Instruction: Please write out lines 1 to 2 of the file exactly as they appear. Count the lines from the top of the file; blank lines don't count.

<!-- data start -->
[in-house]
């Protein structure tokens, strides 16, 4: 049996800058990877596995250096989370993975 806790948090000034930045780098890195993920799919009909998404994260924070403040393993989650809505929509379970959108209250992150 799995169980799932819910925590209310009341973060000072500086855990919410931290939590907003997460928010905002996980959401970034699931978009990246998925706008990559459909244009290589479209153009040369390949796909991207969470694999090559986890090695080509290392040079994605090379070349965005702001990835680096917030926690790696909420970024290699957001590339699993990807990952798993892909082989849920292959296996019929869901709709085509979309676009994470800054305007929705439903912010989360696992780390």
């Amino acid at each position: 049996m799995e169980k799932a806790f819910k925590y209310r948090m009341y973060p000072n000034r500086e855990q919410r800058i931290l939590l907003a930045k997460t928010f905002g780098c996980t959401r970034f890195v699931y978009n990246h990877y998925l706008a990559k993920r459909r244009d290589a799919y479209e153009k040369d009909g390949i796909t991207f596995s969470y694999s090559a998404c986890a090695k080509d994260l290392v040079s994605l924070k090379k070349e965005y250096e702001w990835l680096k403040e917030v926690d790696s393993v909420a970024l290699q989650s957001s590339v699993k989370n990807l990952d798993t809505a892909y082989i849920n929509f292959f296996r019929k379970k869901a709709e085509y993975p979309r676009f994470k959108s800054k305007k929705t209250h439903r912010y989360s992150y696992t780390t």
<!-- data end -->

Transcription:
[in-house]
């Protein structure tokens, strides 16, 4: 049996800058990877596995250096989370993975 806790948090000034930045780098890195993920799919009909998404994260924070403040393993989650809505929509379970959108209250992150 799995169980799932819910925590209310009341973060000072500086855990919410931290939590907003997460928010905002996980959401970034699931978009990246998925706008990559459909244009290589479209153009040369390949796909991207969470694999090559986890090695080509290392040079994605090379070349965005702001990835680096917030926690790696909420970024290699957001590339699993990807990952798993892909082989849920292959296996019929869901709709085509979309676009994470800054305007929705439903912010989360696992780390």